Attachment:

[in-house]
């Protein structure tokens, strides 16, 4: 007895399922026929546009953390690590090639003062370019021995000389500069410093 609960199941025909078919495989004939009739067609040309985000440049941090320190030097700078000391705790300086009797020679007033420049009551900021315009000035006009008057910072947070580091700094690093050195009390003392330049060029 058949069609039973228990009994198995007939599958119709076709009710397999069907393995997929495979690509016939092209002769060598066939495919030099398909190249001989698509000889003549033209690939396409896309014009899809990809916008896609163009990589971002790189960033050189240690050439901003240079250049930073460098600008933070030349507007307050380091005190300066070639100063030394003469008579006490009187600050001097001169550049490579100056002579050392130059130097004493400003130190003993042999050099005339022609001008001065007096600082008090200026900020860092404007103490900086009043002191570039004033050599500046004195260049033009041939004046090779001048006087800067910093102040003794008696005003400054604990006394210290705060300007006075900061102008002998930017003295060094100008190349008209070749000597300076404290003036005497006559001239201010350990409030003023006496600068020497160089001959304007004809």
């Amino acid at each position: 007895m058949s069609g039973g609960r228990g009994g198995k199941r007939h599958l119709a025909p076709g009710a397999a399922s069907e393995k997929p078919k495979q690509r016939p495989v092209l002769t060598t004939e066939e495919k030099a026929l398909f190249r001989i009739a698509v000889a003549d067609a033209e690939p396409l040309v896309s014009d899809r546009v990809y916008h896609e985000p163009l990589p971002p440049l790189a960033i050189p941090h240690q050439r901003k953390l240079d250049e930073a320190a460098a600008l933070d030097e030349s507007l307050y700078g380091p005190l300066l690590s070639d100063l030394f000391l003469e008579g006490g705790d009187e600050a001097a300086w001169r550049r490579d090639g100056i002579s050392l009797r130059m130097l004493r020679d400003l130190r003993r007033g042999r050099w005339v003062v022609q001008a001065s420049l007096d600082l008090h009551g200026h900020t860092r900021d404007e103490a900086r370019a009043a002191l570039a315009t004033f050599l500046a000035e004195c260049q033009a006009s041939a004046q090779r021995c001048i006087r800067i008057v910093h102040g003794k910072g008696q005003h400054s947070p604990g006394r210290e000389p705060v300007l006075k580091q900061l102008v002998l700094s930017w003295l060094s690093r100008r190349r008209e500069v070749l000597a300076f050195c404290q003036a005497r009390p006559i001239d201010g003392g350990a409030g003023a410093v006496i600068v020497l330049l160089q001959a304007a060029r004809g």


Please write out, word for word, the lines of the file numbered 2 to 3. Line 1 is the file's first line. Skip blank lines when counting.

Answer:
């Protein structure tokens, strides 16, 4: 007895399922026929546009953390690590090639003062370019021995000389500069410093 609960199941025909078919495989004939009739067609040309985000440049941090320190030097700078000391705790300086009797020679007033420049009551900021315009000035006009008057910072947070580091700094690093050195009390003392330049060029 058949069609039973228990009994198995007939599958119709076709009710397999069907393995997929495979690509016939092209002769060598066939495919030099398909190249001989698509000889003549033209690939396409896309014009899809990809916008896609163009990589971002790189960033050189240690050439901003240079250049930073460098600008933070030349507007307050380091005190300066070639100063030394003469008579006490009187600050001097001169550049490579100056002579050392130059130097004493400003130190003993042999050099005339022609001008001065007096600082008090200026900020860092404007103490900086009043002191570039004033050599500046004195260049033009041939004046090779001048006087800067910093102040003794008696005003400054604990006394210290705060300007006075900061102008002998930017003295060094100008190349008209070749000597300076404290003036005497006559001239201010350990409030003023006496600068020497160089001959304007004809």
């Amino acid at each position: 007895m058949s069609g039973g609960r228990g009994g198995k199941r007939h599958l119709a025909p076709g009710a397999a399922s069907e393995k997929p078919k495979q690509r016939p495989v092209l002769t060598t004939e066939e495919k030099a026929l398909f190249r001989i009739a698509v000889a003549d067609a033209e690939p396409l040309v896309s014009d899809r546009v990809y916008h896609e985000p163009l990589p971002p440049l790189a960033i050189p941090h240690q050439r901003k953390l240079d250049e930073a320190a460098a600008l933070d030097e030349s507007l307050y700078g380091p005190l300066l690590s070639d100063l030394f000391l003469e008579g006490g705790d009187e600050a001097a300086w001169r550049r490579d090639g100056i002579s050392l009797r130059m130097l004493r020679d400003l130190r003993r007033g042999r050099w005339v003062v022609q001008a001065s420049l007096d600082l008090h009551g200026h900020t860092r900021d404007e103490a900086r370019a009043a002191l570039a315009t004033f050599l500046a000035e004195c260049q033009a006009s041939a004046q090779r021995c001048i006087r800067i008057v910093h102040g003794k910072g008696q005003h400054s947070p604990g006394r210290e000389p705060v300007l006075k580091q900061l102008v002998l700094s930017w003295l060094s690093r100008r190349r008209e500069v070749l000597a300076f050195c404290q003036a005497r009390p006559i001239d201010g003392g350990a409030g003023a410093v006496i600068v020497l330049l160089q001959a304007a060029r004809g």